Time to read: 7 minutes
It’s another Monday, but not manic, sorry, Susanna Hoffs. I’m just tired AF. By way of author updates, I don’t have too much. A proof job fell into my lap last week, and I started and finished that before working on my own manuscript. I’m 91k into the last book of my rockstar trilogy, and I’m hoping to finish it ASAP. I want to dive into editing them and polishing them up for an August release. The week between books went really well for my other trilogy, so there’s no reason not to do that again if I work hard enough over the summer. It’s crazy how I’m already thinking about a Christmas novel, but we’ll see how much time I have when school starts. My daughter will be in her last year of high school this year, and September is always a little busy as we try to shake off the summer months. I am grateful I write clean first drafts, but my co-worker who read my series and proofed them for typos would like to read the rockstar trilogy before release, so if I take her up on that, I need to make time for it.
I have a book coming out on the 17th, and the first review on Booksprout put my mind at ease. I really wasn’t sure about Fox and Posey’s story, but I was honest in my author note to my reviewers and said as much. I have ARC copies available until it goes into KU on Wednesday, and you can download a copy from Bookfunnel if you’d like. There are eight left, but don’t download one unless you want to read it and leave a review: https://BookHip.com/PPSTKQF
I’ve been trying to shake off some doldrums and with the rain and my girl-stuff flaring up, it’s been difficult. I honestly wasn’t feeling a book launch, and it shows. I need to start Amazon ads to the preorder so they’re up and running when the ebook goes live, and I was going to schedule a promo for Give & Take on either ENT or Fussy Librarian to keep the ball rolling on my books. I haven’t done that either, and they book about a month out, so we’re looking at the middle of June before I can do anything now.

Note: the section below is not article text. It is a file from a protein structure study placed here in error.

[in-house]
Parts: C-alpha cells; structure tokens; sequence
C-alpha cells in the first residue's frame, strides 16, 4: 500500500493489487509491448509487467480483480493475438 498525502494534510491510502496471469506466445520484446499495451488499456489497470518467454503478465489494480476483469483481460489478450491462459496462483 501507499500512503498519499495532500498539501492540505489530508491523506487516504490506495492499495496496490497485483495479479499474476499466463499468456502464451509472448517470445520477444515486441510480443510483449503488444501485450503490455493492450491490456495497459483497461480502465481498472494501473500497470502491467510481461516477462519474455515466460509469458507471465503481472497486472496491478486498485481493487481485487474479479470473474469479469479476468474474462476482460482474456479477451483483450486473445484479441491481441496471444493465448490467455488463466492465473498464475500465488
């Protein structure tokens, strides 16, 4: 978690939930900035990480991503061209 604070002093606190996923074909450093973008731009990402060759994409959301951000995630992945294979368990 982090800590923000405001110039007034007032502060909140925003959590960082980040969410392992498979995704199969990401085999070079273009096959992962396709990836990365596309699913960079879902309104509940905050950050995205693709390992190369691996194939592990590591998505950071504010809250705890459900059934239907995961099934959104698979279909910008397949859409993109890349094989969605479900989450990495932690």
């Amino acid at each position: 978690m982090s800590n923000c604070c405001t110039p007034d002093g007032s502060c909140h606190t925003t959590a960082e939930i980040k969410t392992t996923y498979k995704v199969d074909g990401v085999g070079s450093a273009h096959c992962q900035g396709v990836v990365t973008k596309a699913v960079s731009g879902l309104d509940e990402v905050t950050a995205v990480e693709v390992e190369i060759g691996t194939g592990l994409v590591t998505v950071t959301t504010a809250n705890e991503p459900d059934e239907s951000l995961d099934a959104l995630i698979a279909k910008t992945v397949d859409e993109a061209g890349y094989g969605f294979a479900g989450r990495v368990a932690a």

I guess this all kind of feeds into the discussions online lately about writers and their worth. I wrote a blog post about it a while back, which goes to show we’ll always have conversations about things like this. I sound bitter, frantic, almost, and what’s funny is my situation has changed very little. I’m selling more books because of the 1st person POV change, so that’s turning into a good move, but my fiancé and I broke up so I no longer have that “stream of income” I amusingly called it. (I did work for it, so it may be appropriate after all.) The blogpost I wrote in 2020 I could be writing now, except I’ve learned a lot over lockdown and actually put into practice those things as I started releasing new books last year. At any rate, it just goes to show some things will never change, and writers’ pay is one of them.
The conversation this time started over a tweet from an agent who said her agenting was a career and our writing was a passion. Let me dig it up so you can see it.
I honestly understand where she’s coming from (don’t come at me with pitchforks, please), and I often think of something similar myself when I see all the writers querying and complaining about all their rejection emails. Savannah probably could have been a little nicer about it, but agents have bills to pay and they can only pick up what they know will sell. It’s not rocket science. On the flip side, which is where my old blog post comes in, no one pays a writer for all the work that goes into writing a novel. All the months and years that we spend writing, there’s no pay for that, and sometimes, after we find an agent, get that book deal or self-publish, there’s still no pay for that. Certainly not a living wage.